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Experts Speak Out About the Harmful Effects of Dieting

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When the conclusions of a recent study gave a surprising endorsement to yoyo dieting, I asked my colleagues, experts in intuitive eating and mindful eating, to answer this question: "What are the difficult-to-measure costs your clients tell you about that aren't accounted for in studies like this?" Perhaps their comments are not so surprising.

Mary E. Pritchard, Ph.D. summed it up this way, "The only thing I've ever seen yo-yo dieting do is lead to weight gain and self-doubt." Mary Hartley, RD, MPH writes, "Famines have been the norm since the beginning of time so humans are wired to switch between states of near-starvation and overeating. However, that study did not address the emotional toll of dieting in the modern age."

While not accounted for in that study, many other experts also expressed concern about the psychological effects of dieting. Anne Dinkelspiel, Ph.D. writes, "There are painful psychological consequences to losing and gaining weight repeatedly. I work with people whose experience with yo-yo dieting has left them feeling completely hopeless about their eating and weight."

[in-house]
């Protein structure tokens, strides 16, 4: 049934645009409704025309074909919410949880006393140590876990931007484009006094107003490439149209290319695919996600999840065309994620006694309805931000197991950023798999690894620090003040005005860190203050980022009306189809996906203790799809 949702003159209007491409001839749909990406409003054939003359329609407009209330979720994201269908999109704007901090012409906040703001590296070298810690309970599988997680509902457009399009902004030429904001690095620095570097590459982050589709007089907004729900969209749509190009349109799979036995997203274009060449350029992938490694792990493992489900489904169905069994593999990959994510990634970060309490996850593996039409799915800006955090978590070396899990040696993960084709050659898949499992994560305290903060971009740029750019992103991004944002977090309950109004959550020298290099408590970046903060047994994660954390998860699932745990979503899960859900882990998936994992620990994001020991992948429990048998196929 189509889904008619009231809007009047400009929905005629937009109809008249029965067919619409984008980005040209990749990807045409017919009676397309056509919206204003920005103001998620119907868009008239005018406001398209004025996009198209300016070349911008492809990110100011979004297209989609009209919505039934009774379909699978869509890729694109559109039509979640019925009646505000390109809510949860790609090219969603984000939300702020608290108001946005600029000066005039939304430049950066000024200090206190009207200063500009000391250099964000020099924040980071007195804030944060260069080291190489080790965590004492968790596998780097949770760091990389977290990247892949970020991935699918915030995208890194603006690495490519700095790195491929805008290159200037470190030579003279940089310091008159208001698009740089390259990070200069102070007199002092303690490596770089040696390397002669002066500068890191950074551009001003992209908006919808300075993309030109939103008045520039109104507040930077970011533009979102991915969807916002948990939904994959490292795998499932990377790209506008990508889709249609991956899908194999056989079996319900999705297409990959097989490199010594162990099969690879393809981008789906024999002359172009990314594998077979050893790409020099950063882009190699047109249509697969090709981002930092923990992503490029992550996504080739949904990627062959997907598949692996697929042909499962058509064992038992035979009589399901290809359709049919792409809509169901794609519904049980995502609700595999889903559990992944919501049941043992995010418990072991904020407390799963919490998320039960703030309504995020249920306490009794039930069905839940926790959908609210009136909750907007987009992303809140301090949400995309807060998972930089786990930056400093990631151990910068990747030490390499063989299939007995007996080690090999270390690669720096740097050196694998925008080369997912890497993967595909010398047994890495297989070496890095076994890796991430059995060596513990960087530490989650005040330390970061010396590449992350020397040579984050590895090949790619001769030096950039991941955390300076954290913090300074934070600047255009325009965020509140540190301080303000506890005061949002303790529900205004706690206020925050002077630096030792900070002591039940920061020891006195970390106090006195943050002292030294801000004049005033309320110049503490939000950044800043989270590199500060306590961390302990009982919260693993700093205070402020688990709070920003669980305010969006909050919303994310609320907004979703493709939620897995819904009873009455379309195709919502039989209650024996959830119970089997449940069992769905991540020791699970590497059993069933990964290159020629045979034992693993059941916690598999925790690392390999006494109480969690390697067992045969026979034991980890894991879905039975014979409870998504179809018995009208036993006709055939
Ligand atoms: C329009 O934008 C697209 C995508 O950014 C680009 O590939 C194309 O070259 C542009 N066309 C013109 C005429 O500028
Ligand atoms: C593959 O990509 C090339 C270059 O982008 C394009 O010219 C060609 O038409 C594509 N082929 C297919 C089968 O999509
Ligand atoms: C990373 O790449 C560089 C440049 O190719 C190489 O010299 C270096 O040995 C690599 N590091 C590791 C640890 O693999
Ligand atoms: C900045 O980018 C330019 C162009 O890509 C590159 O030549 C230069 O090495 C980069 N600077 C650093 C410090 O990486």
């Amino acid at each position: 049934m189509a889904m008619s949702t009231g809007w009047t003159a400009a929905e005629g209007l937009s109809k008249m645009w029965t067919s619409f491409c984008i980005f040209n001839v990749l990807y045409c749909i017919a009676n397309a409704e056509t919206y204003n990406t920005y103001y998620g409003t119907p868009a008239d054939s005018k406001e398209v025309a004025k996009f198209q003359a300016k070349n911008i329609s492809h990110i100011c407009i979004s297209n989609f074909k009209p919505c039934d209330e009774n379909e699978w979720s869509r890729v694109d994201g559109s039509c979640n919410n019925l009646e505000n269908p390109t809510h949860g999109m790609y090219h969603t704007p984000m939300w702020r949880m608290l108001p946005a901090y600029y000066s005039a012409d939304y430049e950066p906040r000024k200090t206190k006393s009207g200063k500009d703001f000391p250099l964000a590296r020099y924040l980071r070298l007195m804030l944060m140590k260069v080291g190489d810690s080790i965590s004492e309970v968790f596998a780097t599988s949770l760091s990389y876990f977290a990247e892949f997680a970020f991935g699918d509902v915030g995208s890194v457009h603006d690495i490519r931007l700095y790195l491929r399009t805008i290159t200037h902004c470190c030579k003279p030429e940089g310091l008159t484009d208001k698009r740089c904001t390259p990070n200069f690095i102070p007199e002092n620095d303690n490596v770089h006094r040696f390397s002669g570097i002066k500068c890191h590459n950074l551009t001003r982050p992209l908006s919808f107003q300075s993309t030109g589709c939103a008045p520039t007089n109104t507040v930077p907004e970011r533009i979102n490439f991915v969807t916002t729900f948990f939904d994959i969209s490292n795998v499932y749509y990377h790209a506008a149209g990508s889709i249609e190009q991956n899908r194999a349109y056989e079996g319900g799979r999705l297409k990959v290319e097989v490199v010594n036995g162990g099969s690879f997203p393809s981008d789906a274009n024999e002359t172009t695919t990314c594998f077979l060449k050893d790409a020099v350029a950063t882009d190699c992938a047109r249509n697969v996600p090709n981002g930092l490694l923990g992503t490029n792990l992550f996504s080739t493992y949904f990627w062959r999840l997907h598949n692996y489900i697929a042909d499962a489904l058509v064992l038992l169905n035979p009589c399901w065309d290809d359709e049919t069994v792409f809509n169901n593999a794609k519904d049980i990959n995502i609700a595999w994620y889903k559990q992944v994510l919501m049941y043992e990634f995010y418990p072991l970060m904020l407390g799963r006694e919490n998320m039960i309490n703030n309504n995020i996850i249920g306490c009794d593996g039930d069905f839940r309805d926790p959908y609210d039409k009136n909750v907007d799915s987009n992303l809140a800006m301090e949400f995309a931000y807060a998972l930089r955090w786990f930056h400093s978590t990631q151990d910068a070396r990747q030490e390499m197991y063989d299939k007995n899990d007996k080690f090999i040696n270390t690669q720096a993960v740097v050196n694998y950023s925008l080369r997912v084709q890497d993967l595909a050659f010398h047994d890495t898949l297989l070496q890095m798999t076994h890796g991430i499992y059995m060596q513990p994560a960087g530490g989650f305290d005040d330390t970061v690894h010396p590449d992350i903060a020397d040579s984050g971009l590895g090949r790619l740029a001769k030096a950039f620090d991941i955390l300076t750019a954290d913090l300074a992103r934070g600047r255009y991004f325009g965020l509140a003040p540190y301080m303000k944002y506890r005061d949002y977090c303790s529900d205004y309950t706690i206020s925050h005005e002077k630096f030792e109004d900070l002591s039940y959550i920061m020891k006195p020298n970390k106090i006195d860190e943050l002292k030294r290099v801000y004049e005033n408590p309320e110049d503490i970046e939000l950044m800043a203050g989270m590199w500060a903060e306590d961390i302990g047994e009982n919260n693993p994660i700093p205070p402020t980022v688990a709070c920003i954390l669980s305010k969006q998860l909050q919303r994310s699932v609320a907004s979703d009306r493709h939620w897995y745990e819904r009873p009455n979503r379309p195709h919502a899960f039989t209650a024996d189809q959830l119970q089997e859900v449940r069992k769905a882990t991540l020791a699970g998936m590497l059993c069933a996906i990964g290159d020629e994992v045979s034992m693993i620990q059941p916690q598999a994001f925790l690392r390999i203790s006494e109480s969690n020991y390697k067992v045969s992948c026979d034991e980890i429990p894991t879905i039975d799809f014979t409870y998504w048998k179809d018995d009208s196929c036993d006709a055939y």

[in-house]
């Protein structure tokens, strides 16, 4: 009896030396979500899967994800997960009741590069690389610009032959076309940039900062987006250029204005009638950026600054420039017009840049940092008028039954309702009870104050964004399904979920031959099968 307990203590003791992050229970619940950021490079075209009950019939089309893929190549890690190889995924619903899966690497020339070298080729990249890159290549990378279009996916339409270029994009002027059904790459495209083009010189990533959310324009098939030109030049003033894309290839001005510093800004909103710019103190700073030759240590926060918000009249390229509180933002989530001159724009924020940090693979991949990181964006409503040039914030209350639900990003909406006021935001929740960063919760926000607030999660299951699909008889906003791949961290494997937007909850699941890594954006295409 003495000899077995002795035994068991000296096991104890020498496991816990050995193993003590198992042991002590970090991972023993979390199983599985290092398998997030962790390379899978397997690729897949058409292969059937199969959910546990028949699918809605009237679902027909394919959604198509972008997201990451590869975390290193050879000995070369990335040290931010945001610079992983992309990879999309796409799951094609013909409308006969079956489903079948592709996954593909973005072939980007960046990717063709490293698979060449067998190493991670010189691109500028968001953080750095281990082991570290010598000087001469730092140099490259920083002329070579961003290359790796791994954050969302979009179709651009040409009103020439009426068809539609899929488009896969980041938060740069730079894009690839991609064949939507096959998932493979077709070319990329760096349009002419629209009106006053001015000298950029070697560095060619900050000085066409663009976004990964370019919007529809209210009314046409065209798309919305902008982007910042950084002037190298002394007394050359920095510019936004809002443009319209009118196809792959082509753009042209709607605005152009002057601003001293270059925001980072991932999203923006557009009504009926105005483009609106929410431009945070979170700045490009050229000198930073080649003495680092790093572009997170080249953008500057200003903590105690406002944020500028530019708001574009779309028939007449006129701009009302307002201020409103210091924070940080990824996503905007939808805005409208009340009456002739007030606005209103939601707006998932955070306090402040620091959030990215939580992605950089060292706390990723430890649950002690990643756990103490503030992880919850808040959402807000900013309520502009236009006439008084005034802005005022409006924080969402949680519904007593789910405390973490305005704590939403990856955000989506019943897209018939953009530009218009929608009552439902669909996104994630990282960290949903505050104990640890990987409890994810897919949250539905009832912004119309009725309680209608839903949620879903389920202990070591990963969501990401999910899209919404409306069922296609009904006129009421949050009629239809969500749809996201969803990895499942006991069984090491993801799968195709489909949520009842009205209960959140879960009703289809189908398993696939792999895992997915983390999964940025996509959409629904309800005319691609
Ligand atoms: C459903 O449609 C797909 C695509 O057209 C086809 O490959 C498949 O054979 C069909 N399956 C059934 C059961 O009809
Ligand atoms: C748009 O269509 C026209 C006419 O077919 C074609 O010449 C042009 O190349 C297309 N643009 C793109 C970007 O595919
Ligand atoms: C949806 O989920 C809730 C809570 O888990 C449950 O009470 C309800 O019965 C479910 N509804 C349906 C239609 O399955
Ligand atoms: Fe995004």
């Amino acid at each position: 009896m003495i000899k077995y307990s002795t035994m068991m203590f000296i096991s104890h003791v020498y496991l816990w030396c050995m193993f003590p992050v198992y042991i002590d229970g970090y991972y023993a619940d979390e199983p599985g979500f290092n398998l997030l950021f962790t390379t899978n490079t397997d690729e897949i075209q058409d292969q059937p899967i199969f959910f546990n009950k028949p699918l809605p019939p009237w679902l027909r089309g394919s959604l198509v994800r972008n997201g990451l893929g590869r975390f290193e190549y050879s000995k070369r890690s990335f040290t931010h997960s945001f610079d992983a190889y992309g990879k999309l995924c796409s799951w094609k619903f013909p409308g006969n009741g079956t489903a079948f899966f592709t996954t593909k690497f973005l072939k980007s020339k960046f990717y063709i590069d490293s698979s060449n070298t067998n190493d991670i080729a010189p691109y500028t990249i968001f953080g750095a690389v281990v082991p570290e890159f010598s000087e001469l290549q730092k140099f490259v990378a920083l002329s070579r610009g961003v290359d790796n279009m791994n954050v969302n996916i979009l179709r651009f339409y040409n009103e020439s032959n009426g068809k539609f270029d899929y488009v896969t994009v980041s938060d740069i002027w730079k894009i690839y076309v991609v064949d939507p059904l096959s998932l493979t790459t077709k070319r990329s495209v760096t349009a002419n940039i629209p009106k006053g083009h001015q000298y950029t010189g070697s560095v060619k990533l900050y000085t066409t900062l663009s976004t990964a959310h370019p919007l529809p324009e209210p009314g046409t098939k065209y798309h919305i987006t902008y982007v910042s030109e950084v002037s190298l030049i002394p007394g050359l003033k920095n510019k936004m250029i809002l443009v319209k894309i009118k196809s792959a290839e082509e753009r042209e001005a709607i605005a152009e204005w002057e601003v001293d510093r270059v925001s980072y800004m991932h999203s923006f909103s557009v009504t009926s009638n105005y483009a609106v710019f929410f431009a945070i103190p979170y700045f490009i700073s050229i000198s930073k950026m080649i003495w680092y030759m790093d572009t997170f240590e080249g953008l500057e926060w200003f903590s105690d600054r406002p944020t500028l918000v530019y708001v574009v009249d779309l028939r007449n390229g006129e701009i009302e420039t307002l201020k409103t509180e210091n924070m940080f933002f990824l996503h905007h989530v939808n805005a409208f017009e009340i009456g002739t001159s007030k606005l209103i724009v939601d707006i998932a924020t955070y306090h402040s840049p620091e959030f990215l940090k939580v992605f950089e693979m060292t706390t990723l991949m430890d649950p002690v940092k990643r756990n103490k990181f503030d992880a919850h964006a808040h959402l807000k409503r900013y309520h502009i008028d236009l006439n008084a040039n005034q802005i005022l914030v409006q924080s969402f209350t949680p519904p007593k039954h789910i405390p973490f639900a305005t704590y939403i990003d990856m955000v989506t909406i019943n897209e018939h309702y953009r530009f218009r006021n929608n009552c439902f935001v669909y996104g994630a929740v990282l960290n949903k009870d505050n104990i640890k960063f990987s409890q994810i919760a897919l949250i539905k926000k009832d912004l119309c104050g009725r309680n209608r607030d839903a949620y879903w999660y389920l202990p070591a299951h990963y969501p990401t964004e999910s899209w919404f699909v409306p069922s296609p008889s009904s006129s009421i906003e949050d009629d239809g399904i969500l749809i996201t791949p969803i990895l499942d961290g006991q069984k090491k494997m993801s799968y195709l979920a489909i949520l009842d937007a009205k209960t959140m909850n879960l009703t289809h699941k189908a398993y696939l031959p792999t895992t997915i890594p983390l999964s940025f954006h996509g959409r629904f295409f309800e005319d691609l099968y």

Jan Hempstead RN, BCC agrees. "I have clients struggling with emotional eating sit in my office, sobbing and fearful that they will never 'get better.' They have been on the merry-go-round of dieting and deprivation for years, always to gain the weight back. Their pain from past failures is deep."

"It is not just yo-yo dieting; there is a yo-yo of emotions," writes Robin Berlin, RD of RBRD Balanced Nutrition in Beverly Hills, Calif. "Many of my clients who have yo-yo dieted in the past have a lot of fear to deal with -- fear of failure (again) and fear of not being good enough -- so fear becomes their biggest stumbling block." (Author's note: Fear is also addressed in my post "Fearless Eating.")